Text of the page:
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Employee Parking: Important Reminder for Nonprofit Corporations

March 14, 2019
Nonprofit Law Advisory

Reserved ParkingMany nonprofit corporations were surprised to learn about a new provision in the federal tax code. This new provision, found in the 2017 Tax Cuts and Jobs Act (TCJA), will impute unrelated business taxable income (UBTI) to any tax exempt organization that provides "qualified transportation fringe" benefits (QTFs) to its employees. QTFs include employee reimbursements for parking expenses, as well as employee-dedicated parking space near the regular workplace. It also includes public parking spaces if used for employee parking over 50 percent of the time. The law requires a nonprofit corporation to determine the cost allocated to providing that benefit (e.g., maintenance, snow removal, insurance, utilities, etc.). That cost must then be reported as UBTI on IRS Form 990-T and tax paid on that UBTI at the ordinary corporate income tax rate of 21 percent. In addition, the tax obligation may require the remittance of quarterly estimated tax payments. While the tax itself may be relatively modest, it can nonetheless represent a significant administrative and accounting burden on nonprofit organizations.

Exceptions to UBTI

There are at least three potential exceptions to the requirement that QTFs be reported as UBTI. These include:

  1. If the parking is made available to and shared with the general public, and employee usage represents less than half of total usage, then the provision of parking to employees does not constitute a QTF or UBTI to the employer.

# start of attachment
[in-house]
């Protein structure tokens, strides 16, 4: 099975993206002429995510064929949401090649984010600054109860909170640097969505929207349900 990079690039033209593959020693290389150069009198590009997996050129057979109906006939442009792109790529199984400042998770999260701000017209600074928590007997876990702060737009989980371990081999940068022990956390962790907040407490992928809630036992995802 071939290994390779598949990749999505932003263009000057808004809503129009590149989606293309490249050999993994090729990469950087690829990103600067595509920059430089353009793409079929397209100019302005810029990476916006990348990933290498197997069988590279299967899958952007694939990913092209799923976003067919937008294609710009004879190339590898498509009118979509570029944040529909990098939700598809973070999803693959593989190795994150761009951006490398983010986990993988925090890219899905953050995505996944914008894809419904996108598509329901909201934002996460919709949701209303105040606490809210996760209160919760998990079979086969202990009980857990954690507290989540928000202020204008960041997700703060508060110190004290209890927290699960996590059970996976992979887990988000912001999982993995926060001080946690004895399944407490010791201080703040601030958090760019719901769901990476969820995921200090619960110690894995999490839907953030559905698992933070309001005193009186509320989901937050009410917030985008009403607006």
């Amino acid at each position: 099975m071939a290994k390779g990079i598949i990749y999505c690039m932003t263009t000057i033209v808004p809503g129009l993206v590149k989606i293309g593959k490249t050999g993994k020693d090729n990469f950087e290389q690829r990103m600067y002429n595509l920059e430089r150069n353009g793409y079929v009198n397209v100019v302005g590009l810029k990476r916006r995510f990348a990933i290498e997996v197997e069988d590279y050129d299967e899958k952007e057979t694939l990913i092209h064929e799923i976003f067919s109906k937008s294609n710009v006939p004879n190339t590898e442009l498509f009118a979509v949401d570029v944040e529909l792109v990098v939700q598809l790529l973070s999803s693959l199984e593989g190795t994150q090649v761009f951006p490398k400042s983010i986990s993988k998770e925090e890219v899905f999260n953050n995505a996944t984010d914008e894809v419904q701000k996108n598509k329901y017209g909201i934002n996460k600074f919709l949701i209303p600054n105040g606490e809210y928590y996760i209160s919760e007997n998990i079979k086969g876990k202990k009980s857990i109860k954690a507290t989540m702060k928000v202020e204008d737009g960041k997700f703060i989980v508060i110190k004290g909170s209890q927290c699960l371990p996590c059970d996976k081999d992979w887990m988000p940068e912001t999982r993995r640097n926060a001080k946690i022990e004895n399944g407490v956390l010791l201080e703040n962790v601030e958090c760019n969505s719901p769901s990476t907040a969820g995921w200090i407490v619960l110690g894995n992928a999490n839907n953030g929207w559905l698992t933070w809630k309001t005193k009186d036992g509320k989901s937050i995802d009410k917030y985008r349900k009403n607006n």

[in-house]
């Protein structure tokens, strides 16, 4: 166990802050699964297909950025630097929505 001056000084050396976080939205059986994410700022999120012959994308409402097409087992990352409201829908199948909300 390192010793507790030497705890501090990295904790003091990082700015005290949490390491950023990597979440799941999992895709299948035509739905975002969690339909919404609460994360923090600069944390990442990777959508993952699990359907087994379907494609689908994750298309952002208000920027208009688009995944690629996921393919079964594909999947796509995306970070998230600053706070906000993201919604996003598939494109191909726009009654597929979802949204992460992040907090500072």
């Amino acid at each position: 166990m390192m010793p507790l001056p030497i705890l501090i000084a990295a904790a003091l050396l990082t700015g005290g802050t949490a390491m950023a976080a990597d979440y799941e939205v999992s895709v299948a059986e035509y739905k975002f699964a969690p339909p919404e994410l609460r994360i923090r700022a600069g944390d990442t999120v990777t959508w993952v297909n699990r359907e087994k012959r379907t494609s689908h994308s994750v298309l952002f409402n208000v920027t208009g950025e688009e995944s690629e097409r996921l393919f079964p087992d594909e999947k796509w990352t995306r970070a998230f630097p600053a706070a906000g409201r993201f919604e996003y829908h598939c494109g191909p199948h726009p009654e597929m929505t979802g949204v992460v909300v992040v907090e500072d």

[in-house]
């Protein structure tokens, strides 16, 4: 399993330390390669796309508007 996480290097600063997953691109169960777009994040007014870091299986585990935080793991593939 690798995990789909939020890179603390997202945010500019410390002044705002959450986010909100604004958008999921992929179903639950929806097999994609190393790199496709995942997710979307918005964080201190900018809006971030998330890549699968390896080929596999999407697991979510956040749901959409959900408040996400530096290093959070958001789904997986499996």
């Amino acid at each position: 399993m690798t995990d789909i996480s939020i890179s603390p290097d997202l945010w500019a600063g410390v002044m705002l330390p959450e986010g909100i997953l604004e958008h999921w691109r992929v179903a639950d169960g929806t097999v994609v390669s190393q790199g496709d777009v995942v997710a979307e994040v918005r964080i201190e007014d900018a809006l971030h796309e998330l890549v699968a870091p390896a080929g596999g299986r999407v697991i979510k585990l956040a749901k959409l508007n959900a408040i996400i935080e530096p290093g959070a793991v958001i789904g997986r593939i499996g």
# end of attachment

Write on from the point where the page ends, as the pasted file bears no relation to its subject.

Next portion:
2. If the QTF is reported as income to the employee, subject to payroll tax, then the QTF does not constitute UBTI to the organization. (Note: for tax year 2018, any QTF in excess of $260 per month must be reported as taxable compensation to the employee.)
  3. If an exempt organization has less than $1,000 in annual UBTI (including UBTI from any other sources), the organization is not required to file a Form 990-T or report the UBTI.

Unfortunately, the second option described is, for obvious reasons, not a particularly attractive one. The third exception may or may not be available, depending upon the amount of QTF involved and whether the organization already has other sources of UBTI. In most cases, the real test will be whether the parking is made available to the general public more than half of the time. If parking is reserved exclusively for employees, it will constitute a QTF in all cases.

In addition to these general rules, the IRS has announced a very limited special exception. In IR‑2018-247, the IRS has stated that if an organization has any signage or other indications that parking is reserved exclusively for employees, and if it removes that designation by March 31, 2019, the IRS will deem the organization to have made the parking available to members of the general public effective retroactively to January 1, 2018. The effect is to remove the parking benefit as a QTF, unless the property remains used primarily (over 50 percent of the time) for employee parking. In short, if an exempt organization takes prompt and appropriate action, it may be able to avoid at least some of the more negative implications of this recent amendment to the tax code.

If you would like more information regarding these developments, please contact either your Varnum attorney or Dale Rietberg at drrietberg@varnumlaw.com or 616/336-6587.

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